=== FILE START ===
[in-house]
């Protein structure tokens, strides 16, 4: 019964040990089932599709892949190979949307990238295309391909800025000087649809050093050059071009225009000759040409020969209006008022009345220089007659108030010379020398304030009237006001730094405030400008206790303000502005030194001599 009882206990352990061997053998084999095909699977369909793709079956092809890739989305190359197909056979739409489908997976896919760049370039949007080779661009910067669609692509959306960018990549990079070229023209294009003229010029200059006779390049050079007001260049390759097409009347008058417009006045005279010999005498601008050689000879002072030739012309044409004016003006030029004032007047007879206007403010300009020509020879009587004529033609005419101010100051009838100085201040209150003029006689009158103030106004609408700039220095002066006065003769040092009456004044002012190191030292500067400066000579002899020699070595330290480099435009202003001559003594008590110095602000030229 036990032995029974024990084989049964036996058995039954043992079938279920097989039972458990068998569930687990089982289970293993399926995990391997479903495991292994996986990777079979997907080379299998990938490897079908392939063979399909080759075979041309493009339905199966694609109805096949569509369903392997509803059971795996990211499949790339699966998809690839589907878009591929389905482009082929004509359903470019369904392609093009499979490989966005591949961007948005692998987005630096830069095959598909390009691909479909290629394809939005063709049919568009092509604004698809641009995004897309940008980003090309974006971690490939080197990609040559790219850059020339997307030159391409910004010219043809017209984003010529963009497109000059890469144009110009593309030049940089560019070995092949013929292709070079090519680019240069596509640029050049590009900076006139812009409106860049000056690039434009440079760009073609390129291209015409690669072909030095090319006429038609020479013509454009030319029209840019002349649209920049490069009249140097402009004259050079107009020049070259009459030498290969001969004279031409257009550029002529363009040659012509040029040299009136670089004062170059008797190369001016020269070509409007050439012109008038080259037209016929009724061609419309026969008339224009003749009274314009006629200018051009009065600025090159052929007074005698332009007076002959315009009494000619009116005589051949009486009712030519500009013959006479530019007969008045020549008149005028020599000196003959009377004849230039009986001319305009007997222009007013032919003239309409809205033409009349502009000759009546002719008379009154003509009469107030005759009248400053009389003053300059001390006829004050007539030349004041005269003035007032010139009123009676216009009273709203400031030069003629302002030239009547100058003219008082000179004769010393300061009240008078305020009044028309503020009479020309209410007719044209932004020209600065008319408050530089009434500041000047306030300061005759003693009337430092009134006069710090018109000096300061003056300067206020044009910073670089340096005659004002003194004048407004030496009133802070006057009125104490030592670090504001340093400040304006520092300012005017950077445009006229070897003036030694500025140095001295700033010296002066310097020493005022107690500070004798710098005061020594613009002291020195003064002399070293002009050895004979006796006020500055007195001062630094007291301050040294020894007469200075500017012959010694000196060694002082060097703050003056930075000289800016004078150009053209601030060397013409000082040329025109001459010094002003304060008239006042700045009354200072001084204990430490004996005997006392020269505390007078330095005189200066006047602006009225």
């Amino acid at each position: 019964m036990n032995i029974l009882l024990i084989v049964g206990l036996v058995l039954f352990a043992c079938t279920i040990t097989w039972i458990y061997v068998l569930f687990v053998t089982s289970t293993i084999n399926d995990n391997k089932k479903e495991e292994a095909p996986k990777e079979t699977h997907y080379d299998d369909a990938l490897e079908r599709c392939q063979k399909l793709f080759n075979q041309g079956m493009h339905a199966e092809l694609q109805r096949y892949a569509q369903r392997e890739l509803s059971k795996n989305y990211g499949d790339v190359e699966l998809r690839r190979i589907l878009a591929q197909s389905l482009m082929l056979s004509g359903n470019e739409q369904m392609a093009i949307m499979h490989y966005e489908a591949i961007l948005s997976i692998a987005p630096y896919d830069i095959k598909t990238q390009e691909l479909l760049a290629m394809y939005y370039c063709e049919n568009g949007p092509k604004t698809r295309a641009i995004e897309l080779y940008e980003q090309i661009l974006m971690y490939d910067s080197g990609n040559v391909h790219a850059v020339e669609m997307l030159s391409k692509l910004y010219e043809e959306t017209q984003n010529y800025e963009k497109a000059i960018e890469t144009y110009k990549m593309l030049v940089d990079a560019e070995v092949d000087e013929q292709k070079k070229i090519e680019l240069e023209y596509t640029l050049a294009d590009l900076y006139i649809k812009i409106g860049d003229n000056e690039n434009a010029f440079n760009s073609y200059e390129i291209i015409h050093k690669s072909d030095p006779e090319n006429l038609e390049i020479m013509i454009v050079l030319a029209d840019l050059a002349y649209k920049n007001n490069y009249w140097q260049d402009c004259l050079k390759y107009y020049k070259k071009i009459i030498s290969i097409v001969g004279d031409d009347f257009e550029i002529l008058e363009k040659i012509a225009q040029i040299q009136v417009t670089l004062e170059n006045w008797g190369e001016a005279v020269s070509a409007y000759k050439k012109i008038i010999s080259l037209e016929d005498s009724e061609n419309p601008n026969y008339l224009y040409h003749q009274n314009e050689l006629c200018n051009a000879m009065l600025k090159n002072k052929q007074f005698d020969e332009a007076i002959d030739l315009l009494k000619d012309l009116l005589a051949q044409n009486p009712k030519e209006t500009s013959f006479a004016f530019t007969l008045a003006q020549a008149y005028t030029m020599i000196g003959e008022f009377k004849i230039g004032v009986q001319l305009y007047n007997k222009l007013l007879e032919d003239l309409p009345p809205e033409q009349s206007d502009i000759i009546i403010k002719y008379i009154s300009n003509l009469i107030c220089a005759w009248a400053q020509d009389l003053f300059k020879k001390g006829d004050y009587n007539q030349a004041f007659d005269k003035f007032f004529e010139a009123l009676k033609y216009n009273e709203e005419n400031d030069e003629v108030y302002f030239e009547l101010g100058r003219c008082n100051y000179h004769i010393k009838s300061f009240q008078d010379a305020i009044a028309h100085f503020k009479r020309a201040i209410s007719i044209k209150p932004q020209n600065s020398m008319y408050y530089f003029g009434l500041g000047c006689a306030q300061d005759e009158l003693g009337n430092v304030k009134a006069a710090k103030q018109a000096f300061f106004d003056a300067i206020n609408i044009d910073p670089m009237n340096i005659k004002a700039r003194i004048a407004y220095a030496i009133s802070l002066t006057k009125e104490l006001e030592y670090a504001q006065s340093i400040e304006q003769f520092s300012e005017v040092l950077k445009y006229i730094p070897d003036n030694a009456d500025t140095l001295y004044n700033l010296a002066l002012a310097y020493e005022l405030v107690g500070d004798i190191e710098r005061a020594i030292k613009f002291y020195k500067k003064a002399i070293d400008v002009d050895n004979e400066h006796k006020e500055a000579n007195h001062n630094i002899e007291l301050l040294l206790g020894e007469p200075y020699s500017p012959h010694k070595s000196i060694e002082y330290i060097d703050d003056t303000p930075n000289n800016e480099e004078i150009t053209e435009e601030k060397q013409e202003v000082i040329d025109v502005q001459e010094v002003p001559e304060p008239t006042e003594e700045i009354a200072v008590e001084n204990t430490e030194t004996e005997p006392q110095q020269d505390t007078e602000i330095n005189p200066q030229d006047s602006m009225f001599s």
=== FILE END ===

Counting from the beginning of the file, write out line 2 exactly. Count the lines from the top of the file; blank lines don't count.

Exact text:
């Protein structure tokens, strides 16, 4: 019964040990089932599709892949190979949307990238295309391909800025000087649809050093050059071009225009000759040409020969209006008022009345220089007659108030010379020398304030009237006001730094405030400008206790303000502005030194001599 009882206990352990061997053998084999095909699977369909793709079956092809890739989305190359197909056979739409489908997976896919760049370039949007080779661009910067669609692509959306960018990549990079070229023209294009003229010029200059006779390049050079007001260049390759097409009347008058417009006045005279010999005498601008050689000879002072030739012309044409004016003006030029004032007047007879206007403010300009020509020879009587004529033609005419101010100051009838100085201040209150003029006689009158103030106004609408700039220095002066006065003769040092009456004044002012190191030292500067400066000579002899020699070595330290480099435009202003001559003594008590110095602000030229 036990032995029974024990084989049964036996058995039954043992079938279920097989039972458990068998569930687990089982289970293993399926995990391997479903495991292994996986990777079979997907080379299998990938490897079908392939063979399909080759075979041309493009339905199966694609109805096949569509369903392997509803059971795996990211499949790339699966998809690839589907878009591929389905482009082929004509359903470019369904392609093009499979490989966005591949961007948005692998987005630096830069095959598909390009691909479909290629394809939005063709049919568009092509604004698809641009995004897309940008980003090309974006971690490939080197990609040559790219850059020339997307030159391409910004010219043809017209984003010529963009497109000059890469144009110009593309030049940089560019070995092949013929292709070079090519680019240069596509640029050049590009900076006139812009409106860049000056690039434009440079760009073609390129291209015409690669072909030095090319006429038609020479013509454009030319029209840019002349649209920049490069009249140097402009004259050079107009020049070259009459030498290969001969004279031409257009550029002529363009040659012509040029040299009136670089004062170059008797190369001016020269070509409007050439012109008038080259037209016929009724061609419309026969008339224009003749009274314009006629200018051009009065600025090159052929007074005698332009007076002959315009009494000619009116005589051949009486009712030519500009013959006479530019007969008045020549008149005028020599000196003959009377004849230039009986001319305009007997222009007013032919003239309409809205033409009349502009000759009546002719008379009154003509009469107030005759009248400053009389003053300059001390006829004050007539030349004041005269003035007032010139009123009676216009009273709203400031030069003629302002030239009547100058003219008082000179004769010393300061009240008078305020009044028309503020009479020309209410007719044209932004020209600065008319408050530089009434500041000047306030300061005759003693009337430092009134006069710090018109000096300061003056300067206020044009910073670089340096005659004002003194004048407004030496009133802070006057009125104490030592670090504001340093400040304006520092300012005017950077445009006229070897003036030694500025140095001295700033010296002066310097020493005022107690500070004798710098005061020594613009002291020195003064002399070293002009050895004979006796006020500055007195001062630094007291301050040294020894007469200075500017012959010694000196060694002082060097703050003056930075000289800016004078150009053209601030060397013409000082040329025109001459010094002003304060008239006042700045009354200072001084204990430490004996005997006392020269505390007078330095005189200066006047602006009225």